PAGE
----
The AFL-CIO and the Constitutional Accountability Center this month filed friends-of-the-court briefs in support of the government's appeal.
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CAC President Elizabeth Wydra appeared on FOX News Channel's 'Special Report with Brett Baier' to discuss the legacy that President Obama will leave behind on judicial nominations.
The Constitutional Accountability Center, a judiciary advocacy group, which had filed an amicus brief in support of keeping Golden Week on the books, slammed Tuesday's decision. David Gans, the center's director of the Human Rights, Civil Rights, and Citizenship Program, wrote in a statement, "Today's 2-1 decision… rubber-stamps Ohio's decision to cut back on early voting and same-day registration, failing to ensure that the state respected the voting rights of all Ohioans. The court's decision will make it harder for racial minorities and others to cast a ballot this coming Election day."
At a National Constitution Center discussion May 6, even Brianne Gorod of the liberal Constitutional Accountability Center praised Scalia for making originalism—adhering to the original meaning and words of the Constitution—the preeminent method of constitutional interpretation. "He really changed the way people think," Gorod said—though contrary to Scalia, she said her embrace of originalism leads to the conclusion that the Constitution is "fundamentally progressive."
Established in 1977, the Chamber’s Litigation Center has grown into the most formidable advocacy group regularly appearing before the Supreme Court. According to the Center for Constitutional Accountability, the Chamber has notched a gaudy 69-percent winning record since John Roberts’ installation as chief justice in 2006. Together with its sister organizations, the Chamber has helped make the Roberts Court the most pro-business high tribunal since the 1930s.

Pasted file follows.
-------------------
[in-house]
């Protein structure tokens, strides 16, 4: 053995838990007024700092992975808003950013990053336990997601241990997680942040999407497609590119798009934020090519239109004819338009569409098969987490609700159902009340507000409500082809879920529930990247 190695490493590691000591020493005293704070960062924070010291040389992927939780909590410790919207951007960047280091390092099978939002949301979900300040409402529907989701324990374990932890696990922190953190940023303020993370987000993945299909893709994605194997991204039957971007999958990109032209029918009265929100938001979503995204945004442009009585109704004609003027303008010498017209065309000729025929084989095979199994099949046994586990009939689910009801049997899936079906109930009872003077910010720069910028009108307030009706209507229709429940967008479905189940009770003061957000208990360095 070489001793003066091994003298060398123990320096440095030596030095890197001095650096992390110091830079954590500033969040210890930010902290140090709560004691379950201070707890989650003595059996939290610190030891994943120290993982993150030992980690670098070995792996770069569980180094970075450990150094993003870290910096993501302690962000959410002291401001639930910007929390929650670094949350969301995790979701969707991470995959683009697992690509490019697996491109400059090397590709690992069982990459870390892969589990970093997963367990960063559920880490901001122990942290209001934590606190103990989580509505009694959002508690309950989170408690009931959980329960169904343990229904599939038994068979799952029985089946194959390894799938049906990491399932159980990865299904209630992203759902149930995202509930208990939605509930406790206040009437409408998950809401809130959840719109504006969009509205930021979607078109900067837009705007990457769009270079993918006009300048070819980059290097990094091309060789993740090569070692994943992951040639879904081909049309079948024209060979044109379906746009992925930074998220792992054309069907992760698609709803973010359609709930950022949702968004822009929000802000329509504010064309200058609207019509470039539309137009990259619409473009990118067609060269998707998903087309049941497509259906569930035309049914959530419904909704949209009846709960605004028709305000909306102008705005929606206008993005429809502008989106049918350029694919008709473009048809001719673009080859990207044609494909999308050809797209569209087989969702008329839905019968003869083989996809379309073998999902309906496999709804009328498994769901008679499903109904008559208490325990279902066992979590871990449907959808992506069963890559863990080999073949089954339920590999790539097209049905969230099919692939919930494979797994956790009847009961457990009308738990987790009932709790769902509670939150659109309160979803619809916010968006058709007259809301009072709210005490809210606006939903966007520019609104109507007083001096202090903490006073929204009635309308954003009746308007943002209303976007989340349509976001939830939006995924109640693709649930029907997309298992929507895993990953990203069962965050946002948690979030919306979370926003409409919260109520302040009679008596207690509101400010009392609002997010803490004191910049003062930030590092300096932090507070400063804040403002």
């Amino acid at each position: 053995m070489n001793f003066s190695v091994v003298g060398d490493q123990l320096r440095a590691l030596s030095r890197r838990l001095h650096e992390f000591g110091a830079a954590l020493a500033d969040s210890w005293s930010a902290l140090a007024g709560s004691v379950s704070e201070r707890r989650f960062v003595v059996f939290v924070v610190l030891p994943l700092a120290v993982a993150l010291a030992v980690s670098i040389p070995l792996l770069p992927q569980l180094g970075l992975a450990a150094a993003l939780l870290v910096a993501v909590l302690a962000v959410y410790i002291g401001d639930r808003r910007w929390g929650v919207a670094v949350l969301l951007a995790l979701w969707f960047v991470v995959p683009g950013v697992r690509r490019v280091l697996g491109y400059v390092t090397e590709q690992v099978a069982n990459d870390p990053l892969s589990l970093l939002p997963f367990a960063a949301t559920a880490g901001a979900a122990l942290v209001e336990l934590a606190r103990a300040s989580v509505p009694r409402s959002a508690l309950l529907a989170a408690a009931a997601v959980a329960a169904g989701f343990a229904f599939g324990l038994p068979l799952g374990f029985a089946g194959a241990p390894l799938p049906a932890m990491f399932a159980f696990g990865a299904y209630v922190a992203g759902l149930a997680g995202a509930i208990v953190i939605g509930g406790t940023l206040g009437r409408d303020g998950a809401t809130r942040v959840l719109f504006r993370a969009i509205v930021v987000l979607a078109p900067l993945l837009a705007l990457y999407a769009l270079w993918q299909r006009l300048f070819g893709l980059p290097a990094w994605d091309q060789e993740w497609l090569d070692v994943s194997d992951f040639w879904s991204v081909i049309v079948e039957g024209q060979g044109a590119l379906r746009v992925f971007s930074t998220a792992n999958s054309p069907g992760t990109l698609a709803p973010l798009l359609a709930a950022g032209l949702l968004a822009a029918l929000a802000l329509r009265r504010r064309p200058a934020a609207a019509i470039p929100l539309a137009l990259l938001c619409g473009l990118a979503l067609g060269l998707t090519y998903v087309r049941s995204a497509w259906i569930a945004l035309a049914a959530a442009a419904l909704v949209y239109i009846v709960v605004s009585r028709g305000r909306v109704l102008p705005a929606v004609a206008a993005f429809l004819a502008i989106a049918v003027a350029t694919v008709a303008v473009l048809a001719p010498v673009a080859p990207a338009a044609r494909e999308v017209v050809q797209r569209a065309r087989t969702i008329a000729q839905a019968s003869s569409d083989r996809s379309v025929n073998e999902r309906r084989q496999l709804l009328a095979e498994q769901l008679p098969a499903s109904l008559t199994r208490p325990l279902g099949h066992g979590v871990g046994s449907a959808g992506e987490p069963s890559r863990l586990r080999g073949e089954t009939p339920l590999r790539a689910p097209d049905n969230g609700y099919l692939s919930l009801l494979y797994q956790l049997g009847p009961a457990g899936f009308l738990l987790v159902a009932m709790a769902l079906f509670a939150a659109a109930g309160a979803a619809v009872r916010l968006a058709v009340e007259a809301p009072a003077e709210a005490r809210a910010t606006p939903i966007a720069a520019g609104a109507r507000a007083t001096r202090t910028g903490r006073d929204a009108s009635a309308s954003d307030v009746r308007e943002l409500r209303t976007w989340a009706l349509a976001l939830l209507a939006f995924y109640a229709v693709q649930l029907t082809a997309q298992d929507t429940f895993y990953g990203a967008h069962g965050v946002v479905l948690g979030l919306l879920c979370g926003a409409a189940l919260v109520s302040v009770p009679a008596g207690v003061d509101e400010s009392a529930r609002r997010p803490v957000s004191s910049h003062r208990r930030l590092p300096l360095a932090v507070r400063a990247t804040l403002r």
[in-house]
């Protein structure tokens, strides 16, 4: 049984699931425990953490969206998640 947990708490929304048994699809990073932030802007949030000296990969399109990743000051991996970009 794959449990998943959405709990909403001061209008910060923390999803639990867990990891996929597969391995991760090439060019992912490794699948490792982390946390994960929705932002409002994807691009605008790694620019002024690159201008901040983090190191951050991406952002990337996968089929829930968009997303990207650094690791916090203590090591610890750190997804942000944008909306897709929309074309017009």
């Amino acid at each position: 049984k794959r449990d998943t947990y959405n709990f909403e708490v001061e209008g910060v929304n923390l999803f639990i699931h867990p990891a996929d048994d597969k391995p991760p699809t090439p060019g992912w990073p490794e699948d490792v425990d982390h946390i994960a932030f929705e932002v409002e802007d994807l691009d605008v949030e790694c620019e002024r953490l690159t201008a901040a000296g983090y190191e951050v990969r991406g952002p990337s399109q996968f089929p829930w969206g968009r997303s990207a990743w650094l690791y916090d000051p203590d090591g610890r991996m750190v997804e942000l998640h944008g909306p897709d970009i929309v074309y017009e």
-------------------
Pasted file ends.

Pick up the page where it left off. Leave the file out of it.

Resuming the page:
An empirical study for the Center For Constitutional Accountability tracked 60 Supreme Court cases involving corporate interests from 2006 to 2009. During that period, the court sided with positions taken by the Chamber of Commerce in 68 percent of cases before it. For the term commencing in 2009, that percentage rose to 81 percent.
Scalia was, no doubt, the court's most vocal critic of President Obama and liberalism. In his last years on the bench, the justice adopted a pattern of contemptuous and mocking rhetoric against the administration, evolving from a probing skeptic to a "partisan cheerleader" in the words of Doug Kendall, president of the Constitutional Accountability Center.
Access to courts may not grab attention in the same way that issues such as guns, abortion, or affirmative action do, but it forms the foundation of the rule of law. How this law changes after Scalia will determine whether minorities victimized by the government, consumers threatened by corporate power, and others will have the right to go to court to redress violations of their rights. The vitality of the Constitution and federal law depends on ensuring that individuals have their day in court to vindicate their legal rights and prevent the abuse of power.